STANWOOD, Wash. — A quiet change to the Washington Administrative Code has coffee stand owners across the state foaming.

The state's administrative code now requires coffee and food stand operators to have "permanent plumbing" in their mobile businesses, including toilets. One Snohomish County coffee stand owner is now worried countless stands could close if the rule doesn't change.

Loading ...

In response to the KING 5 story, the Washington State Department of Health has provided additional information. They said a part of the code was removed because it was duplicative, and the code wasn't changed. Operators will be able to request a variance from local health departments showing how they will meet safe water and food preparation requirements without permanent plumbing. Any business currently in compliance will not need to close or modify their structure, the DOH said. 

"It totally happened under the radar. I think maybe they thought it wouldn't cause much of a stir, but they were wrong," said Christa Long, owner of Wicked Brew Espresso in Stanwood.

The state defines "plumbing" as "restroom availability for staff and customers, handwashing sinks, fresh water supply/tanks, wastewater collection/tanks, dishwashing capacity, and utility sinks available to clean the establishment."

"I still haven't wrapped my brain around the fact that they can take away one sentence and destroy everything we've all worked so hard for," said Long, who has worked in the coffee business since 1994.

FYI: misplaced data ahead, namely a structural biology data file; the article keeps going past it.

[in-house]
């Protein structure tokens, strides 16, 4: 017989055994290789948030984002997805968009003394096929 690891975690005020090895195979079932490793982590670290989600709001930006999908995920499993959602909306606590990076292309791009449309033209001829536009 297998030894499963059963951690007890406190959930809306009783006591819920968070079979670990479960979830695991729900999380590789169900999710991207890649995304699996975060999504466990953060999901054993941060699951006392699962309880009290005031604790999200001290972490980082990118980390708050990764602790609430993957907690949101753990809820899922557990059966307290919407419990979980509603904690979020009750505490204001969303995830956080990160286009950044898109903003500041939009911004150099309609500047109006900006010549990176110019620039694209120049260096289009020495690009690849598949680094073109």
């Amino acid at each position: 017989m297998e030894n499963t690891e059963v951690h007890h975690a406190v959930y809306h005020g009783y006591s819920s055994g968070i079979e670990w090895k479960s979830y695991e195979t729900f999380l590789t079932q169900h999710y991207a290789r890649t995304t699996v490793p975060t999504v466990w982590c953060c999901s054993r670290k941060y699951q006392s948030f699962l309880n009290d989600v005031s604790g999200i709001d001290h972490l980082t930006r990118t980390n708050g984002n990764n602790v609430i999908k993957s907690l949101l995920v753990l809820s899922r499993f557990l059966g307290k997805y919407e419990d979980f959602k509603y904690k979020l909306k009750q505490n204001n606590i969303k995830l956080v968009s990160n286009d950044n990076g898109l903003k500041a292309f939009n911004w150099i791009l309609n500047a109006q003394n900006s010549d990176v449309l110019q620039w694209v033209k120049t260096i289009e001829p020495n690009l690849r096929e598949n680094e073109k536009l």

For many years, coffee stands have been allowed to use bottled water to wash dishes, then haul the wastewater away in a bucket and dump it down a sink.

Long believes plumbing mobile stands would likely cost $100,000, which is much too high for many mom and pop businesses to afford.

"I still haven't found the words," said Long, who employs six women at her stand. "I don't understand how they can take the livelihood of not only the owner but the employees."

Several jurisdictions in Washington were already rejecting stands without plumbing, a Department of Health spokesperson said. However, the new language still allows regulators to approve structures without it on a case-by-case basis using a variance process.

Loading ...

If a food establishment can demonstrate to regulators that they are able to maintain public health safety requirements in a different way, it can request a variance to waive a code section, like the new plumbing rule.

The rule change would not apply to food trucks.

Even if current coffee stands are somehow grandfathered in, Long worries she wouldn't be able to sell her business when she wants to retire because the buyer would likely have to pay to plumb it at that point.

A state spokesperson said they encourage businesses to review their establishment operations and work with their local health department to see if a modification of the food establishment's procedures or a variance are possible. 

"You play by the rules and now they want to come rip the rug out from under us," said Long.

The new code went into effect on March 1 and there is a 6-month educational period that ends on Sept. 1. The new rule is not being enforced until the end of the education period. 

Snohomish Health District officials are currently collecting feedback from business owners about the new rule, a spokesperson said. 

"That feedback will be shared with our Board of Health as the Food Team works with the Board to make sure we have clear options and can support businesses impacted by the state rule change. We don’t expect to have more information to share until after the Board of Health has discussed this topic," a spokesperson said.

For now, the women at Wicked Brew have launched a petition and said they plan to fight back.

"You want to stir a pot? Then pick women. We band together," said Long. "If they think they are going to come in and shut us down with the snap of a finger, and take away everything we've worked for, we're not going quietly."

RELATED: Aging fuel tanks could cost gas station operators millions

RELATED: Wedding industry slammed during busiest season in almost 40 years